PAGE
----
Super Audio CD Goes Surround Page 5
Inside Super Audio CD
As names go, Super Audio CD (SACD) is remarkably descriptive. It is almost literally a compact disc with super audio: wider bandwidth, greater dynamic range, and, perhaps most important, more channels - all on a 4 3/4-inch plastic disc. In addition, an SACD can carry text (disc title, artist names, track titles, lyrics, liner notes, and so forth), graphics, and even video to spice the mix up a bit.
Delivering so much information without compromise requires a lot more data capacity than the old CD-type 650-megabyte disc has to offer, however. So the foundation of SACD is a DVD-style high-density disc that can hold up to 4.7 gigabytes - about six times as much as a regular CD.
Arguably the most interesting technical characteristic of SACD is what actually goes on that high-density disc. An ordinary music CD normally carries two channels of pulse-code-modulated (PCM) digital audio using 16-bit data words and a 44.1-kHz sampling rate. That's good for a dynamic range of about 96 dB and a frequency bandwidth of a little over 20 kHz. An SACD, on the other hand, can carry as many as six channels of audio in a relatively new digital format that Sony and Philips call Direct Stream Digital, or DSD. As recorded on SACDs, it uses 1-bit data words at a ferocious sampling rate of a little over 2.8 MHz. The result is a dynamic range of about 120 dB in the audible range below 20 kHz (approximately equivalent to 20-bit PCM) and an upper frequency limit of about 100 kHz. The numbers tell only part of the story, however. DSD's primary virtue is simplicity. Direct Stream Digital is an example of what is known generically as delta-sigma or, sometimes, bitstream audio coding. In SACD's DSD, a single bit is toggled on and off very quickly (at that 2.8-MHz rate mentioned earlier). As the amplitude of the signal goes up, the proportion of the time that the bit is toggled on (set to one) also goes up. As the signal goes down, the trend reverses, with off settings (zeros) gaining dominance. The result is a pulse train whose density varies according to signal level - a system known as pulse-density modulation, or PDM. At full positive level, the DSD bitstream is all ones; at full negative level, it is all zeros; and at zero signal level, ones and zeros precisely alternate.
The amount of noise in a 1-bit signal is inherently rather large, but the high sampling rate distributes it over a very wide frequency range, which improves the signal-to-noise ratio down in the audio band. Performance is further enhanced by aggressive noise shaping that squeezes still more of the noise out of the audible range up into the ultrasonic region (above 20 kHz), where it won't bother us.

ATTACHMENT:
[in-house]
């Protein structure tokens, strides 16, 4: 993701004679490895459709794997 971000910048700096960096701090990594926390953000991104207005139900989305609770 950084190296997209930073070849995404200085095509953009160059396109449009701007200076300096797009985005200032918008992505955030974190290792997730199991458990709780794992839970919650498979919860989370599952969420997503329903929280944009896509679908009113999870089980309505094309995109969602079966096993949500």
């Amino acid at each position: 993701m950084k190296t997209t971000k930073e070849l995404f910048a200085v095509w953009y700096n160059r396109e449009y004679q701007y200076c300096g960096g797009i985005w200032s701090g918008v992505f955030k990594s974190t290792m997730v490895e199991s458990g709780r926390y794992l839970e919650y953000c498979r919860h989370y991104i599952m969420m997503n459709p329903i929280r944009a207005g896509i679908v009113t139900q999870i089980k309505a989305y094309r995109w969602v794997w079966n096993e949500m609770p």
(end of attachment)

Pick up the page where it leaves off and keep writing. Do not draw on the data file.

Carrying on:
Delta-sigma coding is actually used in the front ends of most modern high-quality PCM analog-to-digital (A/D) converters and at the back ends of many PCM digital-to-analog (D/A) converters. In between, however, the bitstream signal must be converted to PCM (decimated) and back (interpolated). These processes are accomplished by digital filters.
DSD effectively cuts out the middleman. Instead of converting the bitstream signal to PCM, DSD simply records it. Then, on playback, all that's required is what would be the very last stage of a conventional PCM D/A converter: an analog low-pass filter to remove components above the system's 100-kHz upper frequency limit. What emerges is an extremely close replica of the original analog input signal.
DSD pays for its simplicity with relative inefficiency. Compared with PCM, it tends to hog both storage capacity and transmission bandwidth. Sony and Philips have developed a lossless compression system for DSD that makes it possible to fit both six-channel and two-channel versions of a CD-length program onto one SACD, but bit for bit and after compression, PCM is still more efficient. And since all current digital signal-processing (DSP) chips operate on PCM signals, any DSP in the playback chain will require conversion from DSD to PCM, at least in the near term. Besides, none of the players so far supply a digital DSD bitstream for an output. SACD's last big trick is one of its most appealing. The standard allows for dual-layer discs with a regulation CD recording on the top (nearest the label) and an SACD beneath it. Most ordinary CD players will see only the top layer of a dual-layer SACD release and play it just like an ordinary CD. Put the disc in an SACD player, however, and you'll get the high-resolution DSD version. Given all the car and portable CD players people already have, that's a wonderfully practical transition feature. -Michael Riggs
|SA12-S1||$3,800||single-disc player; plays DVD-Video|
|SACD 1000||$1,999||single-disc player; plays DVD-Video|
|SCD-C222ES||$800||five-disc changer; available in September|
|DAV-C700||$799||DVD Dream System includes satellite speakers, subwoofer; plays DVD-Video; available in July|
|SCD-XE670||$399||single-disc player; available in September|